If the data track were laid out linearly it would be more than 3 miles long. 
 
If a CD refuses to "boot up" it's likely the lead-in track containing the table of contents has been damaged. 
Polishing/refilling/reflowing the polycarbonate can be effective if the data layer has not been comprimised.
Pits are closer to the label side of a disc, so CDs are more likely to suffer damage on the label side of the disc.
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Just thought I'd share something I tried on a whim. I have been ripping my entire CD collection again into FLAC files and noticed that the PC was having a hard time with Jackson Brown - Running On Empty. I ejected it and discovered that it had a pretty long scratch running diagonally from the center hole almost to the outer edge. yikes.gif
 
I figured that there was nothing to lose, so I grabbed a microfiber cloth and some of this from the garage :
 
SHOW-CAR-GLAZE-image.jpg
 
I use it to take hazing and small scratches out of vehicle paint so how bad can it be, right ?? 
 
Not to go too hard against the common consensus (which is to not rub a CD in a circular motion) I put a little of the glaze on the rag and rubbed it in a circular motion until I could no longer see the scratch. Actually, it was still faintly visible from an angle but I figured it would be better than it was. I wiped all of the residue off and it looked 100% better.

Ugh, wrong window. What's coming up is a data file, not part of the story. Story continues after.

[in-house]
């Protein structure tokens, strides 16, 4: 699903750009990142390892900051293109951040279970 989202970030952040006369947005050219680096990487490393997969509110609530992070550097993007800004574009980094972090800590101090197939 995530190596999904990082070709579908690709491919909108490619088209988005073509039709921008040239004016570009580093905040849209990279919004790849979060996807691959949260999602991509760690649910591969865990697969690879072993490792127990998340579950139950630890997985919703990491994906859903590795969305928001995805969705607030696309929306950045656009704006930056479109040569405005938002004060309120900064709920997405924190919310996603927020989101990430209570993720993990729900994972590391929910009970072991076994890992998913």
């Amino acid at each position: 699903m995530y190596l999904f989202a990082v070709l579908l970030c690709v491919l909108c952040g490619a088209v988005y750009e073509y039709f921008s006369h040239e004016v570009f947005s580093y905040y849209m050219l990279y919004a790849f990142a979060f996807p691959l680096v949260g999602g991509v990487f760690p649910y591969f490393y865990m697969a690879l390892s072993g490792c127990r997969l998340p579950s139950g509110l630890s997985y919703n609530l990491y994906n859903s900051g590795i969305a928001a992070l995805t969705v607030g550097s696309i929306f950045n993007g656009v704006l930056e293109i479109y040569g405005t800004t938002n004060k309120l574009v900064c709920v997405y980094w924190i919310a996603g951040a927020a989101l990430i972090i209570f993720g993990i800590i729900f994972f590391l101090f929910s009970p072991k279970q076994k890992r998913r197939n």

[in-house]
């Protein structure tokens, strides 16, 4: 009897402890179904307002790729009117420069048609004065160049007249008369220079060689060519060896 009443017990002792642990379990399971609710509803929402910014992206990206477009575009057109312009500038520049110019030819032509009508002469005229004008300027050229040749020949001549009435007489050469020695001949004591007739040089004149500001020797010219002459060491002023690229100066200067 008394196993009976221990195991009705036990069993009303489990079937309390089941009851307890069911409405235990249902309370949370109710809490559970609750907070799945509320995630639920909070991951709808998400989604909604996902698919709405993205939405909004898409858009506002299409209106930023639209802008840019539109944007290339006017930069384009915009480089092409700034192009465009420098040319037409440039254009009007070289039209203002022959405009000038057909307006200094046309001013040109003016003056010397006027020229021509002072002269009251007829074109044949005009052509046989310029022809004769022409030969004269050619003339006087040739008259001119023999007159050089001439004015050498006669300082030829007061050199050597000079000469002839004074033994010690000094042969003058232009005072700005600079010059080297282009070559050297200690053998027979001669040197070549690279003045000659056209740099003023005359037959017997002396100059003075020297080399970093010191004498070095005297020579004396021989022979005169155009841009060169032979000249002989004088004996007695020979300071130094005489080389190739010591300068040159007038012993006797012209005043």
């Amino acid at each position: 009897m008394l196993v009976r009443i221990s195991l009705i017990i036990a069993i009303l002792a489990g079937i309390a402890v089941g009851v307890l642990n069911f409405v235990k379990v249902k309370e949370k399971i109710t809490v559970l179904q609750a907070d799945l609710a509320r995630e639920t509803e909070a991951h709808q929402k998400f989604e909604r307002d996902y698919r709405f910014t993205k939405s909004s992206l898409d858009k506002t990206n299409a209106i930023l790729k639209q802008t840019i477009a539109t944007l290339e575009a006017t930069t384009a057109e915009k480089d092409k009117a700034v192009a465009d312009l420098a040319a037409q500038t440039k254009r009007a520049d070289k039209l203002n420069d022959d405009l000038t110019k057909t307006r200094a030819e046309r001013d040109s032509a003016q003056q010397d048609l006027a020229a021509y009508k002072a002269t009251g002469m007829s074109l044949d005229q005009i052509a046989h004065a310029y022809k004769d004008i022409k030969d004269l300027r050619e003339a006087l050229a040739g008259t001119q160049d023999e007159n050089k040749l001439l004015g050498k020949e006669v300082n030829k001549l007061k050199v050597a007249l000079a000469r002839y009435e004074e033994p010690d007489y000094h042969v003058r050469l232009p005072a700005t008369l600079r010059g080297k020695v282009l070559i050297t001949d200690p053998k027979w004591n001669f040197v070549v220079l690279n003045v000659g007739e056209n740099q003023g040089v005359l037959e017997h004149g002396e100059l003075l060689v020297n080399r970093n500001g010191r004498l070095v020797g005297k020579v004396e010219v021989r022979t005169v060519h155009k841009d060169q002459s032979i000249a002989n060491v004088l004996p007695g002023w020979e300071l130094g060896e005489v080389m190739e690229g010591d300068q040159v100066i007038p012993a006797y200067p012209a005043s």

I threw it back into the drive and JRiver ripped it with no errors or retries.  emteeth.gif
 
I'm sure if the scratch is deep enough it wouldn't help because it is not a very aggressive polish, but for the light stuff and stubborn smudges it sure does the trick.
 
Smells like bananas to boot !!!
Circular motion is OK according to Zappa:
 
An' that got me just about as evil as an Eskimo boy can be...

So I bent down 'n I reached down 'n I scooped down

An' I gathered up a generous mitten full of the deadly...

YELLOW SNOW

The deadly Yellow Snow from right there where the huskies go

(Over by Butzis' room)

An' then I proceeded to rub it all into his beady little eyes

With a vigorous circular motion
Hitherto unknown to the citizens of Canarsie,

But destined to take the place of THE MUD SHARK

In your mythology

THE VIGOROUS CIRCULAR MOTION...

Here it goes, RUB IT!

(HEY... HEY... HEY...)

 

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 I tried using a special CD polish once and as careful as I was, I ended up making very light scratches in the disc. The original idea from the seller was to make perfectly flat, the surface that the laser had to read. Looking back it sounds like just another sales product. In the case of an already damaged CD, the polishing idea is More Better. Ummm, just trying to fit in guys.